The Top Mutual Funds Over Five Years: The Bear’s Claw Marks Remain
Charles Rotblut will speak at the 2015 AAII Investor Conference this fall; go to www.aaii.com/conference for more details.
Our five-year rankings of mutual fund performance continue to be influenced by the last bear market.
The significant losses incurred by stock funds throughout 2008 are still negatively impacting their five-year annualized returns. In contrast, bonds occupy the top four spots and eight of the top 10 spots in the category ranking (Table 1). When looking at the rankings, keep this observation in mind, as the results show the scratch marks from the bear market’s claws.
In this article
- Added Data
- The Top Stock Funds
- Long-Term Bonds Remain #1
- Higher Bond Yields and Higher Risk
- Look Beyond Performance
- Costs Matter
- Further Evaluation
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We are seeing cracks in the glass ceiling that has kept many stock funds out of the top spots over the past few years. Consumer discretionary sector funds rank fifth in category performance and health sector funds rank sixth. The consumer discretionary funds included in our analysis fell by an average of 38.3% in 2008, but rebounded by 49.8% in 2009, recouping much of their losses. Health sector funds fared better in 2008, losing 26.0%, but also enjoyed a smaller rebound in 2009, gaining 28.5%.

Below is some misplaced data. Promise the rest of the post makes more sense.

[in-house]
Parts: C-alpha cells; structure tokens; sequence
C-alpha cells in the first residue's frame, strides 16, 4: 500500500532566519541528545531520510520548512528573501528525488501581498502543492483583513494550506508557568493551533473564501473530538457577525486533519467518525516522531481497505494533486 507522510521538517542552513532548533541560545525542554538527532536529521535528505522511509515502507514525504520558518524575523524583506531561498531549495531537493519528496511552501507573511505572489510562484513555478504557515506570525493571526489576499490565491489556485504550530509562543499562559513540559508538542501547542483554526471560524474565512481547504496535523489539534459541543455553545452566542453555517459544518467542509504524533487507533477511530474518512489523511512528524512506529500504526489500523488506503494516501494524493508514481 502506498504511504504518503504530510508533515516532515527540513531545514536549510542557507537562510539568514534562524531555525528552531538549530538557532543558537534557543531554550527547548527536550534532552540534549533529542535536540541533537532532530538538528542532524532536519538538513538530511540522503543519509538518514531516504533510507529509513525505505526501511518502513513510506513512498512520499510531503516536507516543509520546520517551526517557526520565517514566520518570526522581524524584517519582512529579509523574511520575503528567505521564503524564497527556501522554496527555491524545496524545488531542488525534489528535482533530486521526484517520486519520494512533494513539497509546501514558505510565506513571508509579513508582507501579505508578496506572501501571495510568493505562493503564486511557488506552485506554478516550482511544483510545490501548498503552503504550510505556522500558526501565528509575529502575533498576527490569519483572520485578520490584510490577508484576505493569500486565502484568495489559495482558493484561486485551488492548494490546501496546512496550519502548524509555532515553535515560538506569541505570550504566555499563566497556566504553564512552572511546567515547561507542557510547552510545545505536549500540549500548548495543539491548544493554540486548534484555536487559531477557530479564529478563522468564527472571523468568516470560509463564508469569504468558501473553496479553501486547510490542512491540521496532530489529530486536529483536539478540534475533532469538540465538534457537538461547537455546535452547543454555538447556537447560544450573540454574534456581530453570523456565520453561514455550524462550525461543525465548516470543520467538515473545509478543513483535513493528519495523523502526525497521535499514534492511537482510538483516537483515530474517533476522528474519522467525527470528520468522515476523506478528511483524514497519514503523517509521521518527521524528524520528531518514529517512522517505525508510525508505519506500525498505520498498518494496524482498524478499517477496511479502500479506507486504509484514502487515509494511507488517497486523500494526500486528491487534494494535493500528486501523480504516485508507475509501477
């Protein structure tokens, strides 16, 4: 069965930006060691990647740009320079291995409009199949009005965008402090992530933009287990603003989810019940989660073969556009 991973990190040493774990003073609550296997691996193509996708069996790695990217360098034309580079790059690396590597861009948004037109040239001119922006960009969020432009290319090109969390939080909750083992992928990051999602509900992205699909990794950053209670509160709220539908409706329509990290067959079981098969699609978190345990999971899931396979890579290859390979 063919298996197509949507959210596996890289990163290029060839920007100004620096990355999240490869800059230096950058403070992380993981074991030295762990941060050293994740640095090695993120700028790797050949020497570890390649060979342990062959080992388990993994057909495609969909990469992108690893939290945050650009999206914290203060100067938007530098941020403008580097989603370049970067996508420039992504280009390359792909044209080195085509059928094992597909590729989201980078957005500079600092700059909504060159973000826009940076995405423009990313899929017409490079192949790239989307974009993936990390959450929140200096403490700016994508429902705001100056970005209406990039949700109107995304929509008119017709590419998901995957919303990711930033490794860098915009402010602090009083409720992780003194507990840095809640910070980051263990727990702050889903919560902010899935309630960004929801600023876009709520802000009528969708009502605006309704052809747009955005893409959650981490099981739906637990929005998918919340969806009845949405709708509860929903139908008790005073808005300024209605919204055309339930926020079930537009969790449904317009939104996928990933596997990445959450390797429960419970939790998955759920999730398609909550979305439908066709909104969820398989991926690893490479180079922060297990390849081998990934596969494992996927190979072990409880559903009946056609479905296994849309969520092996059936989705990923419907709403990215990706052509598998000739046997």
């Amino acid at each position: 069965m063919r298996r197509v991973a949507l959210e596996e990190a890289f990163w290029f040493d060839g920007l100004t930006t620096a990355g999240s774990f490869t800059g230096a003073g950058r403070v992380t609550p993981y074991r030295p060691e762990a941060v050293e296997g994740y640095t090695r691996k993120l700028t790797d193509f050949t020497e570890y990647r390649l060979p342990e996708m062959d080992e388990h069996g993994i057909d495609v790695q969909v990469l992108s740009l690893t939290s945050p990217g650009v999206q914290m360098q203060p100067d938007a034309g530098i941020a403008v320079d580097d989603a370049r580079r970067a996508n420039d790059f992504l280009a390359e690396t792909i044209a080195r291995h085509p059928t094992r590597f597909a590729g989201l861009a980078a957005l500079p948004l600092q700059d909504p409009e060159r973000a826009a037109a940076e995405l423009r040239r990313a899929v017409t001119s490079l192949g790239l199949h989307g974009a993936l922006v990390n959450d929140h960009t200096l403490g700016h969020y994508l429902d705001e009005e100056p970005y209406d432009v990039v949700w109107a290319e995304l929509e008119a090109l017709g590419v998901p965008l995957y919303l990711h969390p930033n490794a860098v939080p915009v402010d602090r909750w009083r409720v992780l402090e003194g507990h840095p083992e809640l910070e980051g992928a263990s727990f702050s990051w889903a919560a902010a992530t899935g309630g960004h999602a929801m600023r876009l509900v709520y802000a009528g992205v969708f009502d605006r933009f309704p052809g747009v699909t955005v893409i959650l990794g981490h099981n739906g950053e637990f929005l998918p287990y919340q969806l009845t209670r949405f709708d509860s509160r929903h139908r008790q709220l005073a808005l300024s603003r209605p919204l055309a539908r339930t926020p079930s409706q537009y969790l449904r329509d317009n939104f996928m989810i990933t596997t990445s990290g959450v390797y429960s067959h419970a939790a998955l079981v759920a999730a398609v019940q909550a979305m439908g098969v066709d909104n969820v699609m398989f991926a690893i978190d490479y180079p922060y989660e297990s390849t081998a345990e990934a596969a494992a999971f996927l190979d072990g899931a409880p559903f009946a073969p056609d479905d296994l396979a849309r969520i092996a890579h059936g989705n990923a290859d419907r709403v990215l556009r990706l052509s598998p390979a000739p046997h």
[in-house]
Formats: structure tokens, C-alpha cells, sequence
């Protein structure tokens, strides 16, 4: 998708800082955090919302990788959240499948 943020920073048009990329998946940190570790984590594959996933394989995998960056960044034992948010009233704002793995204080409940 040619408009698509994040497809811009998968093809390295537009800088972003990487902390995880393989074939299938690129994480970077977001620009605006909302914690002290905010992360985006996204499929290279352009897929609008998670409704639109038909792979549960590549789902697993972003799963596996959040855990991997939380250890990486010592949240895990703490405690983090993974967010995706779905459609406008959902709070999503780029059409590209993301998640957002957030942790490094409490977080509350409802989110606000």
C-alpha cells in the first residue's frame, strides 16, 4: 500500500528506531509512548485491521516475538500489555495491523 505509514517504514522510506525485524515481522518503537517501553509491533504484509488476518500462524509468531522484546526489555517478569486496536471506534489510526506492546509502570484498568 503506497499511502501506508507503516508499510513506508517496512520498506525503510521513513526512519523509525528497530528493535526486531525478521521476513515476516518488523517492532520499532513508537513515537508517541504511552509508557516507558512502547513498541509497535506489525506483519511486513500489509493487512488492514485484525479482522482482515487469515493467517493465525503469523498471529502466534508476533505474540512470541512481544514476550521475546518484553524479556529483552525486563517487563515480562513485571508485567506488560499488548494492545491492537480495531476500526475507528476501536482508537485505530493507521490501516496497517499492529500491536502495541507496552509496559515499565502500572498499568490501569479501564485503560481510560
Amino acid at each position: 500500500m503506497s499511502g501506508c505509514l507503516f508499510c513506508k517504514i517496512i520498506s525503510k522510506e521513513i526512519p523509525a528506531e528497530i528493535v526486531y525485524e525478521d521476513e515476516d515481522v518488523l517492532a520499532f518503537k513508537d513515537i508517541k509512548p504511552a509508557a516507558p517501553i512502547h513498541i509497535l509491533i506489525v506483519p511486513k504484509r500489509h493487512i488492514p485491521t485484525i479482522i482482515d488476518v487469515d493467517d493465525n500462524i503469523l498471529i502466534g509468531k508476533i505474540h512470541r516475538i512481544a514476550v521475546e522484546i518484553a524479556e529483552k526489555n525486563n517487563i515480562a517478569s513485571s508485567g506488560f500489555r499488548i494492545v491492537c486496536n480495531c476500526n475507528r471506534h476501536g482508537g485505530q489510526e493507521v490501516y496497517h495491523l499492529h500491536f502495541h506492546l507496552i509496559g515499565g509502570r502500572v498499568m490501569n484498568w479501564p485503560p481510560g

On the surface, these returns may seem to suggest that an investor who put money into either category at the start of 2008 would have emerged at the end of 2009 with a breakeven balance. The law of numbers does not work quite that way. Using consumer discretionary sector funds as an example, $100 invested at the very start of 2008 would have fallen to $61.70 by the end of the year (a loss of 38.3%). At the end of 2009, the balance would have rebounded to $92.43, as the investor realized a 49.8% return on his balance of $61.70 at the start of the year. The bigger the loss, the bigger the percentage return necessary to get back to breakeven. A 100% gain is required to breakeven from a 50% loss. This is why many stock fund categories lag their bond peers in the current five-year ranking: A significant rebound was required just to get them back to where they were at the start of 2008.
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